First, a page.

Now and then we like to offer some encouragement to those of you who know you should be submitting poems for publication. Here’s a list. These are national publications based in the Cascadia region. The links take you to the submission guidelines. We can’t make it a whole lot easier. Get busy.

A River and Sound Review ~ open reading period is February 1 to May 31.

Alice Blue Review ~ is accepting submissions.

Burnside Review ~ accepts submissions year-round.

Cascadia Review ~ considers submissions year-round.

Clover, A Literary Rag ~ accepting submissions now for the Summer 2015 issue.

High Desert Journal ~ reads submissions year-round.

Isthmus ~ reads submissions year-round.

Jeopardy ~ is accepting submissions through March 2, 2015.

The Monarch Review ~ reads submissions year-round.

The Other Journal ~ accepting submissions for ‘The Trauma Issue’ until February 1, 2015.

Pacifica Literary Review ~ open to submissions September 15th to May 15th.

PageBoy Magazine ~ reads submissions year-round.

Poetry Northwest ~ accepts submissions September 15 – March 15.

Portland Review ~ accepting submissions through January 31, 2015.

Raven Chronicles ~ submission guidelines for the summer/fall 2015 issue will be posted in February.

The Seattle Review ~ accepts long-form submissions year-round.

Shark Reef ~ is accepting submissions through March 31, 2015.

Silk Road Review ~ reads submissions year-round.

StringTown Magazine ~ reads submissions year-round (submit by mail only).

Switched-on Gutenberg ~ is accepting poems on the theme “excuses” November 1, 2014 to March 31, 2015.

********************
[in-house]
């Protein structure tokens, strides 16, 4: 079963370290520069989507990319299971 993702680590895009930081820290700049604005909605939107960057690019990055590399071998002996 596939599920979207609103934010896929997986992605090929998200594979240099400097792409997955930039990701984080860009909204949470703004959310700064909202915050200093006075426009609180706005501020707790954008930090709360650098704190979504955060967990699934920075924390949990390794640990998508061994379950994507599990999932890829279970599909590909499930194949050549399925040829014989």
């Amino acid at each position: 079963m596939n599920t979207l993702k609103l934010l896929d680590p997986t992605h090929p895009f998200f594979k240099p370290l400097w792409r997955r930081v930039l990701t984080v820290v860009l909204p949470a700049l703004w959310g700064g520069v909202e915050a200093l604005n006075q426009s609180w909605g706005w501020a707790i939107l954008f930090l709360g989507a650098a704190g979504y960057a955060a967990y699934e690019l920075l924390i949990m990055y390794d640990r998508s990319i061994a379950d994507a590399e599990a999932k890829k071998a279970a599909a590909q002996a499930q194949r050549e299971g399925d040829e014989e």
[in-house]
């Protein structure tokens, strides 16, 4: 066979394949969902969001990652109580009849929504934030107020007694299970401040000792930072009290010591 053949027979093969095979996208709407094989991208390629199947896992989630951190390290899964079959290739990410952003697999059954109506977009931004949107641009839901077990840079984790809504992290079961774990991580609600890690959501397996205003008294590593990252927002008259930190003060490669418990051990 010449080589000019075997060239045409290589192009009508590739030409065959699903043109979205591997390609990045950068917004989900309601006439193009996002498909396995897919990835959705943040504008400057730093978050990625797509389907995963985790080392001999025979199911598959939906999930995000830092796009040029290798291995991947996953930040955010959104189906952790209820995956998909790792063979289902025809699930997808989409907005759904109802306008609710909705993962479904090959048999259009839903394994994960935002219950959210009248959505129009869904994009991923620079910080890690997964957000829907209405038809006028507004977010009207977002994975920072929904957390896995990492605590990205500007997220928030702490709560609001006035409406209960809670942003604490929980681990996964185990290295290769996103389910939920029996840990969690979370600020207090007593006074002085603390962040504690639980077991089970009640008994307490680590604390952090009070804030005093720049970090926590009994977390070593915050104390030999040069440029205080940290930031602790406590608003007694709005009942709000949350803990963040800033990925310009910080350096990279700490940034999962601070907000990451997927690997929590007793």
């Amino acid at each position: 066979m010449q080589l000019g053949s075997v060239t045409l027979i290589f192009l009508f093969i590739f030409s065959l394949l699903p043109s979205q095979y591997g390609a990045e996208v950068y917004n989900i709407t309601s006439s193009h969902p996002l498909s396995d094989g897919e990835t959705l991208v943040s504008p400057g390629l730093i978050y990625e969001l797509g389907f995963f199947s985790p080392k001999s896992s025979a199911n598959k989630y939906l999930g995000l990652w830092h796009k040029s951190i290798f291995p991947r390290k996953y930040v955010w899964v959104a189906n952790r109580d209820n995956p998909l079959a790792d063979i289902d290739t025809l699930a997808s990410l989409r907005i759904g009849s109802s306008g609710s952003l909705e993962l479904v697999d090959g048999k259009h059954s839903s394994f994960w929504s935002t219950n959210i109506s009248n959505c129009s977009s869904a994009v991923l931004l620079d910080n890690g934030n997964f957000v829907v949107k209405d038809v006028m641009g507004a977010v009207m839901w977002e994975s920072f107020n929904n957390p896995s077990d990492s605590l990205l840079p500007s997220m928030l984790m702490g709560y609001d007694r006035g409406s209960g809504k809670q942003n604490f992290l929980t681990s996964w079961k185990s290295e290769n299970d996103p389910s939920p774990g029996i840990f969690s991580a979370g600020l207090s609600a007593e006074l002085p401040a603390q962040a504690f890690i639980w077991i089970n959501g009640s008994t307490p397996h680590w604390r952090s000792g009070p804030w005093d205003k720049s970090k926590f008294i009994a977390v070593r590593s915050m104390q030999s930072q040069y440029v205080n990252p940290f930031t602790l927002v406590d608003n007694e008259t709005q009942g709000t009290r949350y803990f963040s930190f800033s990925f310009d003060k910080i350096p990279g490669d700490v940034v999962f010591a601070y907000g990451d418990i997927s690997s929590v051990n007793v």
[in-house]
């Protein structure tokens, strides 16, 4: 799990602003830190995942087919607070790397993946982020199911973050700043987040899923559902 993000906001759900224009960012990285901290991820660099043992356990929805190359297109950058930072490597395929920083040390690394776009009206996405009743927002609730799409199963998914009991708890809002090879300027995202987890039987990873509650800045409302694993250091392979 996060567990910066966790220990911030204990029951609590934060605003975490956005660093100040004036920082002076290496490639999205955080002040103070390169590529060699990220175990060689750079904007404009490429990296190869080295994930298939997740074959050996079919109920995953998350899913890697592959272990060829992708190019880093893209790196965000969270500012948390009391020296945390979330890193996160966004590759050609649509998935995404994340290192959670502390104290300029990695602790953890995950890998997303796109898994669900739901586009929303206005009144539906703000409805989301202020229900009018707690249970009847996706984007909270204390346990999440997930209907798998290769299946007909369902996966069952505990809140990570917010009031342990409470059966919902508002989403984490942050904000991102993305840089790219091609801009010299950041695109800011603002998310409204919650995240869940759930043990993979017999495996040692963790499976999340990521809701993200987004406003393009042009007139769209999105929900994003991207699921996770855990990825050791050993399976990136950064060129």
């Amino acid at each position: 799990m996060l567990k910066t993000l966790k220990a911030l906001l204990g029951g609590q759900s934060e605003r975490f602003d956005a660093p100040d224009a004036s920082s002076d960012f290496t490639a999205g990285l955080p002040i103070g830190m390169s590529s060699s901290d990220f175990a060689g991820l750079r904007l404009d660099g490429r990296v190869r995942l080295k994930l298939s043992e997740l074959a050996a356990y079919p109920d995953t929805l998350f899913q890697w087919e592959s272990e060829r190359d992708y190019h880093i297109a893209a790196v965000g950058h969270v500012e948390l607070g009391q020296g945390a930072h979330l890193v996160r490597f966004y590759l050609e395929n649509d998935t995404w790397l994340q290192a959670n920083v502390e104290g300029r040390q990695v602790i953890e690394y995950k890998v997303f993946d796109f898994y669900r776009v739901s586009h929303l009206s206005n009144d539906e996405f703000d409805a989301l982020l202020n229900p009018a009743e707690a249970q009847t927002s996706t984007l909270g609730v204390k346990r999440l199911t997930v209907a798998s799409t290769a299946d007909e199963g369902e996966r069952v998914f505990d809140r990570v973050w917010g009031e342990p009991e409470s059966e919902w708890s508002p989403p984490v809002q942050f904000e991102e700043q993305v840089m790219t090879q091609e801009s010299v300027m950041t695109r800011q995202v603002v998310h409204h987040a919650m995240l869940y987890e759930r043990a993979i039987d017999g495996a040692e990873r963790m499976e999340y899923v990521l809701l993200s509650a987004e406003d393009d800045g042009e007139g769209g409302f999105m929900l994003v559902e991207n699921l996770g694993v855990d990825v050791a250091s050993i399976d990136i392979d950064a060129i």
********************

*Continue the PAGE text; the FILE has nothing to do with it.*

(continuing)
Tin House ~ accepts submissions September 1 through May 31.

Willow Springs ~ accepts submissions between September 1 and May 31.

Windfall ~ will accept poems of place for the spring issue until February 1, 2015.

Poet, submit.

NOTE 1: Literary journals come and go. We try to keep track of those in the region, but if you know of one that is not listed among the NW lit scene links in the sidebar, at right, please leave a comment!

NOTE 2: This list focuses on literary journal submissions and does not include contests, prizes or chapbook awards (for example, Crab Creek Review, Floating Bridge Press Chapbook Competition, Sue C. Boynton Poetry Contest).

NOTE 3: Before submitting your work, always read a copy of the publication and read and follow the submission guidelines carefully.
. . . . .
photo by Ramsey Mohsen

Jazz Jam and Poetry Slam

Bellingham’s iDiom Theater is starting some late-night events and one of them is a series of poetry slams. On the last Friday of every month, Tobias Childs will host the Jazz Jam and Poetry Slam, reviving a series started by Glenn Apollo Hergenhahn-Zhao more than a decade ago. This triumphant return will include a live jazz band from WWU, a featured poet each month, and a cash prize!

On Friday, January 30, 2015, Jam and Slam features Tim Sanders, a Seattle-based poet, playwright and graphic designer whose writing and designs have appeared in The Stranger, HENHOUSE magazine, ACT Theatre, Yes! Magazine, and 826 Seattle’s Greenwood Space Travel Supply Co. His works for stage have been produced in Seattle, Chicago, New York and other places unknown to him. He also helped put on the original Jazz Jam & Poetry Slam with Glenn and others.

The JJPS will offer a $100 CASH PRIZE to the winning poet who, along with the runner-up, also receives a spot in the coveted Grand Slam Finale on April 17.
8 poets, 3 rounds, 1 Tim Sanders & 1 Winner who, as customary, is chosen by the audience.

There is a student discount and also still slots available if you want to try and compete for the 100 big ones. See more on this and other iDiOM late night events on Facebook.


January 22, 2015

National Readathon Day

Looking for an excuse to spend the day reading? Here it is! Saturday, January 24, 2015, is the first-ever National Readathon Day. In fact, it’s a fundraising event for the National Book Foundation, which promotes literacy and reading. “It’s like a walk-a-thon charity drive, but we’re turning pages instead of walking laps.” Learn more about National Readathon Day, then pledge and play!